Courthouse Adds to Security by Restricting Cell Phones, Cameras

Witness and jury protection key drivers in keeping phones and cameras out of the court


Dec. 3--Restrictions on cameras and cell phones in the Allegheny County Courthouse that begin today are the latest in a series of security enhancements that began when metal detectors were installed seven years ago.

"The activities of the streets seem to be spilling over to everything," Common Pleas Judge Jeffrey A. Manning said. "What's happening is violent crimes are being committed in the communities, and there are people who want to settle these matters on their own."

Since metal detectors were set up at courthouse doors in May 2000, judges have had panic buttons put on their desks and sheriff's deputies began carrying Tasers. Guns are not permitted in the courthouse.

The metal detectors prevent from 20 to 30 knives a day coming into the courthouse, security guard Robin Scott said.

However, previous measures have not stymied witness intimidation, which has become prevalent in many communities through slogans such as "Stop Snitchin'." Digital pictures -- some taken by cell phones -- have made it easy to snap a photo of a witness that can be posted to a Web site, judges said.

"The ability to take pictures is not limited to the media anymore. Anyone with a cell phone can take a picture," Common Pleas Judge David R. Cashman said. "The mentality out there is that, 'We'll get you back if you testify.' "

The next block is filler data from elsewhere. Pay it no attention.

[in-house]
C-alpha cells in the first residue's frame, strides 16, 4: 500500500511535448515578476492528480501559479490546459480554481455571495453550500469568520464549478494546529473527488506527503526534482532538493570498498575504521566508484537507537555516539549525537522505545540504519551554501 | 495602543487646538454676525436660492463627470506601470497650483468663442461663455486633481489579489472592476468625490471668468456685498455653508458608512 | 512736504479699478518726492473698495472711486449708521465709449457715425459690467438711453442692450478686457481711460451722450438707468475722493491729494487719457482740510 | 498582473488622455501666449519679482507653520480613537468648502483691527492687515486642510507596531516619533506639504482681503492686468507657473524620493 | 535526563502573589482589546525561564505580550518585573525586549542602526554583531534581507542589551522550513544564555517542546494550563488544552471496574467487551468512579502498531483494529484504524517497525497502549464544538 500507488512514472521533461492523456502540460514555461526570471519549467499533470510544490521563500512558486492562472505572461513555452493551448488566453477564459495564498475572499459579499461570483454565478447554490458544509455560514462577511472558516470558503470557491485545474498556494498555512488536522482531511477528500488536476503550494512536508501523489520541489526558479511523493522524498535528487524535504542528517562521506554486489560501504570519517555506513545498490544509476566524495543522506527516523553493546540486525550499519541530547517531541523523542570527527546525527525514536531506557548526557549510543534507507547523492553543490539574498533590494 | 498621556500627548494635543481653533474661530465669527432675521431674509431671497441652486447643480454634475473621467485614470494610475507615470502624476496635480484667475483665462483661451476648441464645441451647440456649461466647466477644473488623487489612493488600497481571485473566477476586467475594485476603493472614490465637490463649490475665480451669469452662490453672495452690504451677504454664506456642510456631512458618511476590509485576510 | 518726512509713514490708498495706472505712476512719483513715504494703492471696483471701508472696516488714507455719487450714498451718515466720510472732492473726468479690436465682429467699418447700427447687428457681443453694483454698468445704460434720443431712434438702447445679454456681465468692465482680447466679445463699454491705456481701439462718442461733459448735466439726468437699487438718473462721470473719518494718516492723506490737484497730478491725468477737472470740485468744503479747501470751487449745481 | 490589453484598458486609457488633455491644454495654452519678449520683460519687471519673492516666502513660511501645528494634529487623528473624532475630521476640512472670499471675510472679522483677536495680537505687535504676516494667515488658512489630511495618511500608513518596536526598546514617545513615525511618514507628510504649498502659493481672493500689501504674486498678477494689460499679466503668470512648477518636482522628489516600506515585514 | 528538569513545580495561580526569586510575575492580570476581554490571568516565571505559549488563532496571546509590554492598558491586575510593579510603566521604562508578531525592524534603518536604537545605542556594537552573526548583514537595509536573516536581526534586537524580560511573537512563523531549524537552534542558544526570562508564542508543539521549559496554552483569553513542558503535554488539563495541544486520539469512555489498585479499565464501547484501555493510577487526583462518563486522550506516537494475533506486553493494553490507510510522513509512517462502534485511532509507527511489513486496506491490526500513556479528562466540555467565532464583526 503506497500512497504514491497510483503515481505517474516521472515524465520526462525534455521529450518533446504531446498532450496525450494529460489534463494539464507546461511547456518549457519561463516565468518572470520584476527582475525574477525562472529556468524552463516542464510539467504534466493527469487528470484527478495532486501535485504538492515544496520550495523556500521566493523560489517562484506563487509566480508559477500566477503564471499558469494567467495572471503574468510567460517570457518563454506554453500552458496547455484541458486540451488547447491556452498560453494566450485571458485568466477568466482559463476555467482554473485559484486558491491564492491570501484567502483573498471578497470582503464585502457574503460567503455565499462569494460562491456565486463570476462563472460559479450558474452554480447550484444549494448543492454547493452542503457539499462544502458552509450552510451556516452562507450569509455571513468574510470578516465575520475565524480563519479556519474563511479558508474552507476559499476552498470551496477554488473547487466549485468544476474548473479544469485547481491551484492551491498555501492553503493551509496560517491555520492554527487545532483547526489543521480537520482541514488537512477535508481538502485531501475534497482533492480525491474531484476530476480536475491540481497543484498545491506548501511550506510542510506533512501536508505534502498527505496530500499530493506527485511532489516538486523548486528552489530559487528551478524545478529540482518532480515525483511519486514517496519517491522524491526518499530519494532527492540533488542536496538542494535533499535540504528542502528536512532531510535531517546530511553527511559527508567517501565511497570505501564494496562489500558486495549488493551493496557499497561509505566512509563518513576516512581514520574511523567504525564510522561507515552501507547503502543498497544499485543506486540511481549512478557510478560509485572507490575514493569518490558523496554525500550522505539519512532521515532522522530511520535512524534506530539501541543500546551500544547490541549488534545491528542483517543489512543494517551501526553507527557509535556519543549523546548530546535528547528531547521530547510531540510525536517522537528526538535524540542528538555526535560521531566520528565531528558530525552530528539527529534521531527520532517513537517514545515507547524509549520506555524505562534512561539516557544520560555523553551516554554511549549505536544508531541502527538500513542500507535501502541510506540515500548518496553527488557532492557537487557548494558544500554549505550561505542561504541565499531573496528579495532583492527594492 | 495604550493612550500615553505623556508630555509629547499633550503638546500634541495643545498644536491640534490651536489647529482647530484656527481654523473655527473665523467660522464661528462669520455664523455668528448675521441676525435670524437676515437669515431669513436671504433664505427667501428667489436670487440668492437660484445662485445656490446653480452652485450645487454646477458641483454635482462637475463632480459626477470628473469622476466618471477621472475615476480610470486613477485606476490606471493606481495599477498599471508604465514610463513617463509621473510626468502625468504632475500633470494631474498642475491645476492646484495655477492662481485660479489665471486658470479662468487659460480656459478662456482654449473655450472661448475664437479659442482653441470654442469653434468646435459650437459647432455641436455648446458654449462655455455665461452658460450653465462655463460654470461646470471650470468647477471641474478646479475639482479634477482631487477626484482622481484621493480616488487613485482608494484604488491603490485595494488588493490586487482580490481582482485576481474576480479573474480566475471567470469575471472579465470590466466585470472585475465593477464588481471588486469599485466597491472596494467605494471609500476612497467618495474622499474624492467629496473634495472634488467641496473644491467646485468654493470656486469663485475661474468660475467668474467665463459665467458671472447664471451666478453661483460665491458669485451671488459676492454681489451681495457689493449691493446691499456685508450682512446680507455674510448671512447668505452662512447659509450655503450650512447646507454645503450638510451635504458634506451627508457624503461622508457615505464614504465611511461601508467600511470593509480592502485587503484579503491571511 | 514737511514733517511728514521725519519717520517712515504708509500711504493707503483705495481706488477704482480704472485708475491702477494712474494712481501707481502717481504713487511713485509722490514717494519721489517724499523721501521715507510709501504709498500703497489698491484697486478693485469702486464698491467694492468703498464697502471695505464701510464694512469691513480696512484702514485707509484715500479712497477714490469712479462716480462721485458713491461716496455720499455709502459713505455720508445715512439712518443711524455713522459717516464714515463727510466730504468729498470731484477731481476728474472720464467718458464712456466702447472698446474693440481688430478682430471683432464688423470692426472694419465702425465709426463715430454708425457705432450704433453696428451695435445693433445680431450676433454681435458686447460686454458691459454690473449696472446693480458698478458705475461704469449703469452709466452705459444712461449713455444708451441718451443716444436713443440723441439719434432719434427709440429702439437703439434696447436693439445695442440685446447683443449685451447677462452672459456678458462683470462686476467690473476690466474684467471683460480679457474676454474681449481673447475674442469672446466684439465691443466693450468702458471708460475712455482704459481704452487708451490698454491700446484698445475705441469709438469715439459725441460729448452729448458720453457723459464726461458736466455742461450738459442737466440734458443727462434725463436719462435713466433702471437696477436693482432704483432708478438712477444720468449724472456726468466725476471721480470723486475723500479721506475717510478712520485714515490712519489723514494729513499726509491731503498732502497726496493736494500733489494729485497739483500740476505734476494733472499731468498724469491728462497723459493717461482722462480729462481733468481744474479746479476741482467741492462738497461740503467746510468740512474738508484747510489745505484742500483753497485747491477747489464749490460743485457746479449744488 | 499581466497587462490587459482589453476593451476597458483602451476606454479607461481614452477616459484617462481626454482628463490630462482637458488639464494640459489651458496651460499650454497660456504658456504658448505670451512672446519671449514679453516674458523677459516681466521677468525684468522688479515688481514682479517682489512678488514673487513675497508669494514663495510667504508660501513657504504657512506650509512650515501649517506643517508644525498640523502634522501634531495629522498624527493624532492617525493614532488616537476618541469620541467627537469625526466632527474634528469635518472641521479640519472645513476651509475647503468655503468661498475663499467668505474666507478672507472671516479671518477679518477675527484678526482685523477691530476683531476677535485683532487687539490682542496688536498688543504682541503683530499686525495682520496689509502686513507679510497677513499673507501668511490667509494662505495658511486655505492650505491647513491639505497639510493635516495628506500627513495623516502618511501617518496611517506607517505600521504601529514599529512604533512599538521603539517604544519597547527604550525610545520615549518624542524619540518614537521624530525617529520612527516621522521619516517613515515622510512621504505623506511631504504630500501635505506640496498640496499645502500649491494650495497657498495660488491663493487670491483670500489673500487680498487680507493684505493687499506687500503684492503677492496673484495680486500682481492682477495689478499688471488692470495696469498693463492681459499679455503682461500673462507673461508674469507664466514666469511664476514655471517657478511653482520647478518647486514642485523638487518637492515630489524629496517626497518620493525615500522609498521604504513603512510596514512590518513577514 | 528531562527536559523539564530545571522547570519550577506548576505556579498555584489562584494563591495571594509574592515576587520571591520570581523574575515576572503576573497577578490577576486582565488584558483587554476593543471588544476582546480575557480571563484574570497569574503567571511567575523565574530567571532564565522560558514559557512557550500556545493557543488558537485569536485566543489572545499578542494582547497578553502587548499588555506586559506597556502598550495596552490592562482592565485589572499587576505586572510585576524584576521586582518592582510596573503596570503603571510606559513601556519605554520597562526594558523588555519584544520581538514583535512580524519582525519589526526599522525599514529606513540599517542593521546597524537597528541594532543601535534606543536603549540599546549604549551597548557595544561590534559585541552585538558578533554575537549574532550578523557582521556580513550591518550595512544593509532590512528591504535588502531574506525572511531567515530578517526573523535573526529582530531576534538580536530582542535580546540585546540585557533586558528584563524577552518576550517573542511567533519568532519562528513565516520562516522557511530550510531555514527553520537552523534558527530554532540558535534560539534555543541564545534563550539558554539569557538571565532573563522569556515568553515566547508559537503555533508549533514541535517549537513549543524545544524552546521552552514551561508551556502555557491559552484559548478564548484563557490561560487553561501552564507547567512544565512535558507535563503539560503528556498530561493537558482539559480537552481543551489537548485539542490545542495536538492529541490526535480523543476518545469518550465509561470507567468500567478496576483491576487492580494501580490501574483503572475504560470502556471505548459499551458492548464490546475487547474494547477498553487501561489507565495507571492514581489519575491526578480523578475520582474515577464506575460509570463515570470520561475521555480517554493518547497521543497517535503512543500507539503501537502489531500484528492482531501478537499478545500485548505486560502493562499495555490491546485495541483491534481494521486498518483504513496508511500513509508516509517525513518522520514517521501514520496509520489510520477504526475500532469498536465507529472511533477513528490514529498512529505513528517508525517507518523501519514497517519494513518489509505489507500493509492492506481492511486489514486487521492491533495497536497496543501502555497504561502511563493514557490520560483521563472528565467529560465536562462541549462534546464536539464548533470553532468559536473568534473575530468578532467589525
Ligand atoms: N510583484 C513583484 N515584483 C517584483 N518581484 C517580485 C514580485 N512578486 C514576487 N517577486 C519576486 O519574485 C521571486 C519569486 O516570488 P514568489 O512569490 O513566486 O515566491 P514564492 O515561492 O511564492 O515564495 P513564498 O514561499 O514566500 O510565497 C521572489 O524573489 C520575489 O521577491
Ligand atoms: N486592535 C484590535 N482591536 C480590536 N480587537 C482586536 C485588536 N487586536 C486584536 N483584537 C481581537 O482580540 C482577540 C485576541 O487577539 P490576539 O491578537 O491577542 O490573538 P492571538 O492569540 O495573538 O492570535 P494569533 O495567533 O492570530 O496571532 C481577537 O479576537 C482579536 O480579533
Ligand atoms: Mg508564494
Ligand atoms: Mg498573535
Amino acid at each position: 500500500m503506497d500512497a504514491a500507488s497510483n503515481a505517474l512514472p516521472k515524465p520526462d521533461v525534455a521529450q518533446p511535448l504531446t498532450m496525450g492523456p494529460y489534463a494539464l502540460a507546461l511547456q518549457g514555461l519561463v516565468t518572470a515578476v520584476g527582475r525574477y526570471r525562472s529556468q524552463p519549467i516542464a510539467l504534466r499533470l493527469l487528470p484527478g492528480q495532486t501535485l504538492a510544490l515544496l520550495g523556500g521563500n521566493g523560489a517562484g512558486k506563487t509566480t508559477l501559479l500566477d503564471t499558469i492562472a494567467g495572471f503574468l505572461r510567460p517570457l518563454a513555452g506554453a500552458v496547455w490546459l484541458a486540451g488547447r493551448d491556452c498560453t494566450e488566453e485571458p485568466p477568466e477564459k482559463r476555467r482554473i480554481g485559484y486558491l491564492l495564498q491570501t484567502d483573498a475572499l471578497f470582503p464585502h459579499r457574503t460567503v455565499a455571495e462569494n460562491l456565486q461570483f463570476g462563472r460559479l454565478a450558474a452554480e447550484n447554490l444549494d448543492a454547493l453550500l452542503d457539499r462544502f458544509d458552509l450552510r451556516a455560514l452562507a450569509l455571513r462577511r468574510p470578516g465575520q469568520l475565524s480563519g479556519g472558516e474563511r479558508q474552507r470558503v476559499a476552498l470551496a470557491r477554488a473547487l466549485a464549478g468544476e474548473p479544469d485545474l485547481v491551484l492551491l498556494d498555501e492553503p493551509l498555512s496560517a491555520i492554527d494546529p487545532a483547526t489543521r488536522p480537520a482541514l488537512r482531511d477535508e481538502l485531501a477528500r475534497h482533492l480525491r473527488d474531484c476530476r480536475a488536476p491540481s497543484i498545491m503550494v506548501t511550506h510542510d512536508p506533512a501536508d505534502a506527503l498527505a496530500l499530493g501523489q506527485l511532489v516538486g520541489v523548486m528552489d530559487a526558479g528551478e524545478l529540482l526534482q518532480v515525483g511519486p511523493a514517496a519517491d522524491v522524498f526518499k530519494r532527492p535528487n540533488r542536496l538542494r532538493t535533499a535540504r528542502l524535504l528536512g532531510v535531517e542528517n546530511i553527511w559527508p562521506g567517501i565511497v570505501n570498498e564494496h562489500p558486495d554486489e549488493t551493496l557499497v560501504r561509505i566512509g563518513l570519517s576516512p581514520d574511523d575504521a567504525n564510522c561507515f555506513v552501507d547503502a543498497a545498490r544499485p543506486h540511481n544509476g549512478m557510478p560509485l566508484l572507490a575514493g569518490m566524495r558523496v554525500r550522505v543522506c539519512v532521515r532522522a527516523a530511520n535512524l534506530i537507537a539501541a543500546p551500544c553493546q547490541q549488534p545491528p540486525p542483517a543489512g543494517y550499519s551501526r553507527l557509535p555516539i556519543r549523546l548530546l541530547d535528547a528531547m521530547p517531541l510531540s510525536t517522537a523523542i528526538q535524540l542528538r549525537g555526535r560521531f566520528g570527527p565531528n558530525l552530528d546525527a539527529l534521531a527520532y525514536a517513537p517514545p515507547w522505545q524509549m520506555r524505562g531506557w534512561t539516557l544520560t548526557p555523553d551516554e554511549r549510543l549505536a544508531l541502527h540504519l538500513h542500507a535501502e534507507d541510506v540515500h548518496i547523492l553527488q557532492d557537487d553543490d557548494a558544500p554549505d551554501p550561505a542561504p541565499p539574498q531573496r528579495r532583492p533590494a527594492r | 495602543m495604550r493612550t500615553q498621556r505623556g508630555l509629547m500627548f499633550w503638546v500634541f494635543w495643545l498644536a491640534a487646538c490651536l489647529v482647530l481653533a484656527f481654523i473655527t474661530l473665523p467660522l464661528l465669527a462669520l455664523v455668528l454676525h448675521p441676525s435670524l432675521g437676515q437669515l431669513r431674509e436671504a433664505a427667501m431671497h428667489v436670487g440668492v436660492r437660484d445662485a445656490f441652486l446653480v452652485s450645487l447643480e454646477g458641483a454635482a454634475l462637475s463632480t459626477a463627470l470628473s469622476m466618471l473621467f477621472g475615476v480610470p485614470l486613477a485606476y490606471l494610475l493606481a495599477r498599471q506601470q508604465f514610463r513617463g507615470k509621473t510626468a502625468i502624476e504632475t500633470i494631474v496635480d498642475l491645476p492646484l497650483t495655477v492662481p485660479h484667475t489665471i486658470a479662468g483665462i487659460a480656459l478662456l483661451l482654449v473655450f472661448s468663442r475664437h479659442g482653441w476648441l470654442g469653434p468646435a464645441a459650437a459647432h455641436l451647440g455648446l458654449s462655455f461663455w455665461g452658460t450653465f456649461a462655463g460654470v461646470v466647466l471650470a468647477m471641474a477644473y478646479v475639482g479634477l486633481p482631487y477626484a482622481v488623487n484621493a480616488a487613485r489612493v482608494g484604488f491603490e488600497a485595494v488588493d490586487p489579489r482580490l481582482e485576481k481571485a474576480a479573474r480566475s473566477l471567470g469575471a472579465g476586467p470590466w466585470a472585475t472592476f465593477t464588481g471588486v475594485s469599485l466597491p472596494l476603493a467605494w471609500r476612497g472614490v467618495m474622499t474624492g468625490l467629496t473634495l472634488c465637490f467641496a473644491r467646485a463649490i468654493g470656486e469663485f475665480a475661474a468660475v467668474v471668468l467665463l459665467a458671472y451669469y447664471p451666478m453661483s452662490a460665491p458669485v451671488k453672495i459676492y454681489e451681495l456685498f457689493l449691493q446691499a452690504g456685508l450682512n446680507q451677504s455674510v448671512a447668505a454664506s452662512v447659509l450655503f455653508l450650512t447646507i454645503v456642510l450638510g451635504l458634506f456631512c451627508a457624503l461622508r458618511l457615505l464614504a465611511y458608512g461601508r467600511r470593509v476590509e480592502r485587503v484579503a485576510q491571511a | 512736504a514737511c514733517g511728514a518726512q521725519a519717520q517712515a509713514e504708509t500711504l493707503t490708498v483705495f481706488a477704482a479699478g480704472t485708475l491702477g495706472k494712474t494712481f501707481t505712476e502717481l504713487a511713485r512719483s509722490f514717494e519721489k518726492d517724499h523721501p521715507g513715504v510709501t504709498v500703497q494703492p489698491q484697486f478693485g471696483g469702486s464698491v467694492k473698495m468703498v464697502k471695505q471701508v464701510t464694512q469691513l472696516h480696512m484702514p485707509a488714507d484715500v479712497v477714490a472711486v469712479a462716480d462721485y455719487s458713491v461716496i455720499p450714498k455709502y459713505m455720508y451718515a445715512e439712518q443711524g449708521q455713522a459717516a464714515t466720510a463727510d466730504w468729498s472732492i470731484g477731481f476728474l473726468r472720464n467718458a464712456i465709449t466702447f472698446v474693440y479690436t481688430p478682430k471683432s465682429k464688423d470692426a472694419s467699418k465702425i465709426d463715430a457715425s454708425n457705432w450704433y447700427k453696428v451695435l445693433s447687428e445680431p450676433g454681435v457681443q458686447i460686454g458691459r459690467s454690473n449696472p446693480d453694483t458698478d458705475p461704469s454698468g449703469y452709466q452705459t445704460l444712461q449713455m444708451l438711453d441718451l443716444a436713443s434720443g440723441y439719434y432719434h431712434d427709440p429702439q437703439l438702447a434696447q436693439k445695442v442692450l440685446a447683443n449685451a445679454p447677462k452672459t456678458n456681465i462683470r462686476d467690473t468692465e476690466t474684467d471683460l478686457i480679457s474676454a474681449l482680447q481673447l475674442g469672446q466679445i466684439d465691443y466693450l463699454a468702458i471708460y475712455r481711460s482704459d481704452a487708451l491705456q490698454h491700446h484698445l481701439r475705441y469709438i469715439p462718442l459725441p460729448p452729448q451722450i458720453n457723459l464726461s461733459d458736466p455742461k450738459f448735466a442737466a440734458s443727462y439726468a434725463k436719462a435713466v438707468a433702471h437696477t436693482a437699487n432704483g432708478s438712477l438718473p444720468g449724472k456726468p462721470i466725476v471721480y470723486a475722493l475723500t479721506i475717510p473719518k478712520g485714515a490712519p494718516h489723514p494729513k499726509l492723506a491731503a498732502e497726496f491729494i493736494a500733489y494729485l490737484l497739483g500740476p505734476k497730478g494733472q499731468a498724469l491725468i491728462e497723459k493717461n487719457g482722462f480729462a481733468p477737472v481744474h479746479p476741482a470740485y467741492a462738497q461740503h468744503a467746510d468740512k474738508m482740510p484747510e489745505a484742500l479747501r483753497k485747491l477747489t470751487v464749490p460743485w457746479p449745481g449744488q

All 14 criminal court judges signed an order banning the use of cell phones and other electronic devices on the floors of the courthouse where criminal cases are heard.

The order -- which also applies to the news media and attorneys -- was made public last week and leaves small areas on those floors for the use of electronic devices.

"If we have people willing to come and participate in the system, we ought to do everything in our power to protect them," Cashman said.

Judges said they frequently catch people trying to snap pictures inside courtrooms. Even with tight security at the trial of Leslie Mollett -- convicted of killing state police Cpl. Joseph Pokorny -- a spectator sneaked a camera into the courtroom and was arrested after snapping a picture of a key witness while he was on the stand.

Witness intimidation was a factor in the trial of three men convicted in connection with the shooting death of Keith Watts Jr. outside Carrick High School.

Sheriff William Mullen said anyone who snaps a photo of an undercover police officer in court could jeopardize a life.

"Say a picture of an undercover gets circulated. These cops go into places by themselves to make drug buys," Mullen said. "We want to minimize the dangers they face."

Violence inside the courthouse is relatively rare. In 1992, a crazed defendant attacked Common Pleas Judge Walter Little on the bench during a plea hearing. Dewitt Smith, a convicted robber, rushed past three deputies and bit Little above his right eye as the judge had him pinned to the ground.

However, in 2005 in a Fulton County, Ga., courthouse, a rape suspect wrestled a gun from a sheriff's deputy, then killed a judge, court reporter and sheriff's deputy.

Those slayings came less than two weeks after the husband and mother of U.S. District Judge Joan Lefkow were fatally shot in Chicago. The murders were linked to a man who had lost a civil case in her courtroom.

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